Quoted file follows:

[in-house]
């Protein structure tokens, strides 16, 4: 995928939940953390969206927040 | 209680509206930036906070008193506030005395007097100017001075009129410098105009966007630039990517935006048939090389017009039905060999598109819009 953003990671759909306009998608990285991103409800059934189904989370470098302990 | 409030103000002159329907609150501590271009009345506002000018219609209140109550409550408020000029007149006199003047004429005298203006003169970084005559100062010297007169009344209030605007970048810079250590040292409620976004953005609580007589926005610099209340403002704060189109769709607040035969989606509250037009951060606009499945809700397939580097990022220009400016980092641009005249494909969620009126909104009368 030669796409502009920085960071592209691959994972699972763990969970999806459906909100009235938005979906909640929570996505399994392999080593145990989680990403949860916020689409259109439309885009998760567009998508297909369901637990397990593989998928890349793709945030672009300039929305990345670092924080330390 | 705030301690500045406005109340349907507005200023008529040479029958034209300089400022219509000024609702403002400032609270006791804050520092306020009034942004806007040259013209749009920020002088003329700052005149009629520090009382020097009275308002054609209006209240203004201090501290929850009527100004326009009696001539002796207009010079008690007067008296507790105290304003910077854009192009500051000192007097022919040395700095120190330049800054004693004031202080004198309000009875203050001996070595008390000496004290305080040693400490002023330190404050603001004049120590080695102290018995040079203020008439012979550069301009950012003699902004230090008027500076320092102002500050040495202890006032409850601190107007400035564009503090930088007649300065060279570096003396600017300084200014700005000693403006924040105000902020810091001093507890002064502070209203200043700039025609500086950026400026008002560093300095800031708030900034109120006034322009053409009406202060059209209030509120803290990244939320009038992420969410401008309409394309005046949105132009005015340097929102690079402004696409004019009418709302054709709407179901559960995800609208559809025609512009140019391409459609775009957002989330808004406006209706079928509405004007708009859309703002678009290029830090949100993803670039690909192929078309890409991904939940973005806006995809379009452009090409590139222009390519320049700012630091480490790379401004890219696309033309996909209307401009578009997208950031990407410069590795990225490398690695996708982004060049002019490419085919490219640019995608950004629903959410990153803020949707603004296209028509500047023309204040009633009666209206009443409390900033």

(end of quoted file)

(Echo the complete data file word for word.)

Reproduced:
[in-house]
């Protein structure tokens, strides 16, 4: 995928939940953390969206927040 | 209680509206930036906070008193506030005395007097100017001075009129410098105009966007630039990517935006048939090389017009039905060999598109819009 953003990671759909306009998608990285991103409800059934189904989370470098302990 | 409030103000002159329907609150501590271009009345506002000018219609209140109550409550408020000029007149006199003047004429005298203006003169970084005559100062010297007169009344209030605007970048810079250590040292409620976004953005609580007589926005610099209340403002704060189109769709607040035969989606509250037009951060606009499945809700397939580097990022220009400016980092641009005249494909969620009126909104009368 030669796409502009920085960071592209691959994972699972763990969970999806459906909100009235938005979906909640929570996505399994392999080593145990989680990403949860916020689409259109439309885009998760567009998508297909369901637990397990593989998928890349793709945030672009300039929305990345670092924080330390 | 705030301690500045406005109340349907507005200023008529040479029958034209300089400022219509000024609702403002400032609270006791804050520092306020009034942004806007040259013209749009920020002088003329700052005149009629520090009382020097009275308002054609209006209240203004201090501290929850009527100004326009009696001539002796207009010079008690007067008296507790105290304003910077854009192009500051000192007097022919040395700095120190330049800054004693004031202080004198309000009875203050001996070595008390000496004290305080040693400490002023330190404050603001004049120590080695102290018995040079203020008439012979550069301009950012003699902004230090008027500076320092102002500050040495202890006032409850601190107007400035564009503090930088007649300065060279570096003396600017300084200014700005000693403006924040105000902020810091001093507890002064502070209203200043700039025609500086950026400026008002560093300095800031708030900034109120006034322009053409009406202060059209209030509120803290990244939320009038992420969410401008309409394309005046949105132009005015340097929102690079402004696409004019009418709302054709709407179901559960995800609208559809025609512009140019391409459609775009957002989330808004406006209706079928509405004007708009859309703002678009290029830090949100993803670039690909192929078309890409991904939940973005806006995809379009452009090409590139222009390519320049700012630091480490790379401004890219696309033309996909209307401009578009997208950031990407410069590795990225490398690695996708982004060049002019490419085919490219640019995608950004629903959410990153803020949707603004296209028509500047023309204040009633009666209206009443409390900033």